The Bay Area is a hub of artistic expression, attracting artists, writers and musicians from around the globe to live, work and create. We highlight some of the offerings here.
• “Vanity Fair”: Kate Hamill’s fast-paced, inventive and big-hearted adaptation of William Makepeace Thackeray’s 19th century novel “Vanity Fair” is an entertaining night of theater with a feminist spirit and a call to the gentler side in all of us. It runs through May 12 at American Conservatory Theater in San Francisco; tickets are $15-$110 at 415-749-2228 or www.act-sf.org.
• Bay Area Book Fair: The annual event is jammed with more than 250 authors, readings, discussions and a nod to Lawrence Ferlinghetti birthday centennial. And, this being the Bay Area and all, you’ll find celebrity chef events as well. The event runs May 4-5 in downtown Berkeley, outdoor events are free, indoor events are $10-$15; Find more information at www.baybookfest.org.
• Silicon Valley Open Studios: For the next three weekends, you can visit with some of the South Bay’s top artists, learn the tricks of their trade and maybe find that perfect answer for that blank spot on your living room wall. More than 300 artists are participating. The free event runs 11 a.m.-5 p.m. May 4-5, May 11-12, and May 18-19; more information and a list of participating artists is at www.svos.org.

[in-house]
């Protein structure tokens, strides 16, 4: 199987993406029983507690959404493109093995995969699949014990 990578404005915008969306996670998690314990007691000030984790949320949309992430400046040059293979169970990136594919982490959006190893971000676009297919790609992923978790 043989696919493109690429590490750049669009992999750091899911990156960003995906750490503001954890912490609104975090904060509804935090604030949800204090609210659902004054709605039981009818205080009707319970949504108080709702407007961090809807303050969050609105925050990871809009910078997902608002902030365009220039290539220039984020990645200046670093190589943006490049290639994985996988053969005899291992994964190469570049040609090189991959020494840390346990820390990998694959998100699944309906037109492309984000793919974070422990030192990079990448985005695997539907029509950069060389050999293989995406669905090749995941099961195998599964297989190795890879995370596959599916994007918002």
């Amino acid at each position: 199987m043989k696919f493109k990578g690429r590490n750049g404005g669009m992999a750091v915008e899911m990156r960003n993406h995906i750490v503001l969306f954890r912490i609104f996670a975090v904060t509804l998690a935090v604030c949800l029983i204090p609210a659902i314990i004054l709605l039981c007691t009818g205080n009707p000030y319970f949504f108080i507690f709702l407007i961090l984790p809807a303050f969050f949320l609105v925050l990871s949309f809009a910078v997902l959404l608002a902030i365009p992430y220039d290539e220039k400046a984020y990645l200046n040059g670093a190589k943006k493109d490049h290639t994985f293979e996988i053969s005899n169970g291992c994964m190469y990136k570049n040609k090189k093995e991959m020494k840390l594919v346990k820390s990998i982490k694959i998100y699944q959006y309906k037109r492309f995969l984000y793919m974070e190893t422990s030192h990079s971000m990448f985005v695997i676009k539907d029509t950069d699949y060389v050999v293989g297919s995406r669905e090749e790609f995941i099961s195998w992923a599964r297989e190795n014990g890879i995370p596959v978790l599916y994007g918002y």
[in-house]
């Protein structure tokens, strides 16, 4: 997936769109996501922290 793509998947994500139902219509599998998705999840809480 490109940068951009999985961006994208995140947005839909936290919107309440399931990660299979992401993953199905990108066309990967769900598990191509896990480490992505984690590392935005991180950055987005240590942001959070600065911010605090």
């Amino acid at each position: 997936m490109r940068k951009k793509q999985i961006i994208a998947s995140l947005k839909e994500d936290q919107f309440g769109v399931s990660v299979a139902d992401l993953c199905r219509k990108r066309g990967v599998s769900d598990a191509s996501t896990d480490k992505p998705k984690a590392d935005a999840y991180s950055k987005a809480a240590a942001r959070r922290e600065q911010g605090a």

• Yerba Buena Gardens Festival: It’s the time of year when outdoor fests become part of the lovely Bay Area landscape (sigh!). This annual series of free concerts and performances kicks off at 1 p.m. May 4 with a sure-to-be-rollicking tribute to salsa icon Charlie Palmiere. Performances run through Oct. 27 at the Yerba Buena Gardens lawn, off Mission and Third streets, San Francisco. Did we mention it’s all free? You’ll find the schedule and more details at www.ybgfestival.org.
• Classical blasts: Classical music fans can find much to savor in the Bay Area this weekend. In San Jose, award-winning pianist Jon Nakamatsu, a South Bay native, performs Rachmaninoff’s Second Piano Concerto with the Symphony Silicon Valley on May 4-5 at the California Theatre; $50-$94; 408-286-2600; www.symphonysiliconvalley.org), and in Walnut Creek, the California Symphony debuts a new work from its promising composer-in-residence Katherine Balch at 4 p.m. May 5 at the Lesher Center for the Arts; $42-$72; 925-943-7469; www.californiasymphony.org.